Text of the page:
This week, the US National Institutes of Health released an update on a trial in the Democratic Republic of the Congo comparing the effectiveness of two new antibody-based drugs (REGN-EB3 and mAb114) against existing treatments for Ebola (ZMapp and remdesivir). The trial was halted early because the data showed that the new drugs showed they were much more effective than the other treatments, so the NIH will now administer the new treatments to all patients in the study.



Formal analysis and publication of the trial results awaits completion of data collection, which is expected to finish in late Sep/early Oct.

Combined with experimental vaccines, these new treatments can hopefully help contain the current Ebola outbreak and future outbreaks, though quickly administering the drugs to infected individuals remains an issue (especially where there is violence and distrust of governments, as is the case with the currrent outbreak in the DRC).
The drug is based on monoclonal antibodies according to the link.

Does this mean a major mutation in the virus could affect the treatment?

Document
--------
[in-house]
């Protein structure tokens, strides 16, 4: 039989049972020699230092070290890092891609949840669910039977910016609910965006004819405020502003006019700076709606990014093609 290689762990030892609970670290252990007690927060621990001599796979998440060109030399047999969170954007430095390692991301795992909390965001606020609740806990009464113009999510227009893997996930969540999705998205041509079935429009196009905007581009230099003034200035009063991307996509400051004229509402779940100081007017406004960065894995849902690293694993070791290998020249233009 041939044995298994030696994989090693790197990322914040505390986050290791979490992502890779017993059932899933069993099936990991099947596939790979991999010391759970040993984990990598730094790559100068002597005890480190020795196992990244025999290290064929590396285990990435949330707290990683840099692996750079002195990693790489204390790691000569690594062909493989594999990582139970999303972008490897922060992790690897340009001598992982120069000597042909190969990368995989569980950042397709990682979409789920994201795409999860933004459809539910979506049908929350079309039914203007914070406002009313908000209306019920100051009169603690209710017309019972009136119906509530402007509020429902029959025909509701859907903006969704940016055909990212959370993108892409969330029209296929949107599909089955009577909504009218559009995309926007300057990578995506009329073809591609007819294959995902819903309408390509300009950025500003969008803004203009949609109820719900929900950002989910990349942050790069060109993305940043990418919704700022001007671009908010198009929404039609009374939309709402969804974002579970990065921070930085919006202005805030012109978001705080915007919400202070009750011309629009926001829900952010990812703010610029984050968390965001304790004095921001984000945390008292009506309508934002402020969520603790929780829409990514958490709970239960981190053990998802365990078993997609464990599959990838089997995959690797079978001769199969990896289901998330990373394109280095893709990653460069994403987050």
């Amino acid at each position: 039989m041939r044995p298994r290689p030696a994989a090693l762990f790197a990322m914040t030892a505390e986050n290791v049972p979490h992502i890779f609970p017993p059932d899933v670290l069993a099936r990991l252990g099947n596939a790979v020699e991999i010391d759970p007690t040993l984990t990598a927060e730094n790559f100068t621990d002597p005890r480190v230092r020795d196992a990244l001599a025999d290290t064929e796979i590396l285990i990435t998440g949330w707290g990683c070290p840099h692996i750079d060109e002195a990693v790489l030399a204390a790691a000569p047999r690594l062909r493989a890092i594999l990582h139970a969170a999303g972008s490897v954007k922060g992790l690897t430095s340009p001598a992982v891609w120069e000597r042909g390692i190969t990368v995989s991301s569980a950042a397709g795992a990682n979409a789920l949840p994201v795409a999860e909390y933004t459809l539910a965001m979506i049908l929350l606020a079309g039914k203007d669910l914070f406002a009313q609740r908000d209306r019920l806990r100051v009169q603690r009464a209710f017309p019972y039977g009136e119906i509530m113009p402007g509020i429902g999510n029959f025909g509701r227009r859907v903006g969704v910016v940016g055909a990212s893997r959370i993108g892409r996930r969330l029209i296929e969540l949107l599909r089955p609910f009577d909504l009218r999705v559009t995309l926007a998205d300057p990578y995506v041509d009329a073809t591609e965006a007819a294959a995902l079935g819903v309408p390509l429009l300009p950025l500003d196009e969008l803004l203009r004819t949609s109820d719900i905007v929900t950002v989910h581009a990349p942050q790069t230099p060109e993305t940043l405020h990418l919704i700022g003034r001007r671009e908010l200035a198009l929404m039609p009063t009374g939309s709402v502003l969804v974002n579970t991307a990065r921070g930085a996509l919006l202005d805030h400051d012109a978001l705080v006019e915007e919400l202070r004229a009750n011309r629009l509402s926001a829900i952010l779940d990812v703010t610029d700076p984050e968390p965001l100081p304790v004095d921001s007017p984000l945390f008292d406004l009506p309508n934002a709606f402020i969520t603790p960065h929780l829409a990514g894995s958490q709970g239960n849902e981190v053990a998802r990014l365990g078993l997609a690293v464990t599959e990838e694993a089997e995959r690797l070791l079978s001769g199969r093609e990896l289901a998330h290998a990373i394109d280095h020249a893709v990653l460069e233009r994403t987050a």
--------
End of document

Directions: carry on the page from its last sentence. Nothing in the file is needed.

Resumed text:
Ygggdrasil

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The drug is based on monoclonal antibodies according to the link.

Does this mean a major mutation in the virus could affect the treatment?
The drugs are indeed monoclonal antibodies, and like all drugs, could be subject to resistance through mutation of the virus. This is most true of mAB114, which is a single monoclonal antibody (https://www.ncbi.nlm.nih.gov/pubmed/26917593?dopt=Abstract). REGN-EB3 is a cocktail of three different antibodies (https://www.ncbi.nlm.nih.gov/pubmed/29860496) and it would presumably be much more difficult for the virus to acquire multiple mutations simultaneously to gain resistance to all three.

Because the epitopes targeted by the antibodies are known, monitoring the virus through DNA sequencing could likely help diagnose the arrival of resistant stains.
 

berkeman

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Summary: Preliminary data from trials of two new treatments for Ebola suggest that they can cure ~90% of infected individuals.